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Pryor, is a city in and county seat of Mayes County, Oklahoma, United States. The population was 8,659 at the 2000 census, compared to 9,539 in the 2010 census.
Originally named Coo-Y-Yah, Cherokee for Huckleberry, it was renamed Pryor Creek in 1887, the name of the local railroad station (named for the creek). Due to confusion in distinguishing handwritten mailing addresses to Pryor Creek and Pond Creek, the U.S. Postal Service name for the city was shortened to Pryor.
In the early 1800s, treaties with the Cherokee, Osage, and Choctaw gave the tribes allotments in Indian Territory in the region that would become Oklahoma. Captain Nathaniel Hale Pryor, who was married to an Osage woman and served as an agent to the Osage people, was among those settling northeastern Oklahoma. He established a trading post on Grand River, shortly before the Union Mission was established 5 miles southeast of present-day Chouteau in 1820.
In 1870, the Missouri-Kansas-Texas Railroad started construction in the Cherokee Nation along the Kansas border, laying tracks to Texas. By June 1871, the railroad reached present-day Pryor Creek.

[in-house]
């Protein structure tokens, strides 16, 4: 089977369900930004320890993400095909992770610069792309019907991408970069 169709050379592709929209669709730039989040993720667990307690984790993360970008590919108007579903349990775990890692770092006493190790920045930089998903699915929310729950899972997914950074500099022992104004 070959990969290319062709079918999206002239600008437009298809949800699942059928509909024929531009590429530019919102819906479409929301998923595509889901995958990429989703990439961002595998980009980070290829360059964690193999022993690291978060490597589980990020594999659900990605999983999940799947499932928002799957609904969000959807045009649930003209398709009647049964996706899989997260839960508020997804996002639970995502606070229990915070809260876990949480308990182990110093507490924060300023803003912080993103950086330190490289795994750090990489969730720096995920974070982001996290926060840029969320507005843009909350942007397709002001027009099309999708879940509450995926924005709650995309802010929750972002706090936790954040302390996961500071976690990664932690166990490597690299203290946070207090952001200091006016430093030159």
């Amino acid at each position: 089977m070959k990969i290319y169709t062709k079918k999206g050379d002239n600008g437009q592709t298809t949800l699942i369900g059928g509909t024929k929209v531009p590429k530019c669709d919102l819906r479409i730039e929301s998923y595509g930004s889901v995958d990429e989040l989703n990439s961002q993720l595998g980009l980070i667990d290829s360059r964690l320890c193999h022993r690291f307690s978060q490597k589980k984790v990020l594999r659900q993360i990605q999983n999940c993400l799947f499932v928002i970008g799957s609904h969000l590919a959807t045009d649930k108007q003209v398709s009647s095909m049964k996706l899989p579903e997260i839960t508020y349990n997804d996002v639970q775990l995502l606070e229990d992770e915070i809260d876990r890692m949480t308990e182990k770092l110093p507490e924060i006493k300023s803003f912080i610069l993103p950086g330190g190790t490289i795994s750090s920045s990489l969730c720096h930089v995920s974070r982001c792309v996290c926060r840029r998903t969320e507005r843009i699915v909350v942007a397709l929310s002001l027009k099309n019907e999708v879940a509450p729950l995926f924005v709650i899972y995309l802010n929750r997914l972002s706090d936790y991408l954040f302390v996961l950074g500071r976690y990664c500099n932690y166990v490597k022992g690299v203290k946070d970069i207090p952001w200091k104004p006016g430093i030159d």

A post office was eventually established naming the town Coo-y-yah, Indian Territory. Coo-y-yah is the Cherokee name for "huckleberry". On April 23, 1887, Coo-y-yah was changed to Pryor Creek, but the "Creek" was dropped by the post office on January 26, 1909.[The official name of the city government is still Pryor Creek despite a proposition put before voters in 1963 to change the name officially to Pryor.
In 1951, voters approved the present city charter of a mayor-council government system, which provided for the election of a mayor, clerk, treasurer, police chief and eight councilors. The charter also established a cemetery, park, library board, and a municipal utility board, which oversees operations of the city-owned gas, water, electric and sewer systems.
On April 27, 1942, a tornado swept along Pryor's main street from the western edge of the business district to the eastern edge of the city, destroying nearly every building and causing extensive damage to the residential section.
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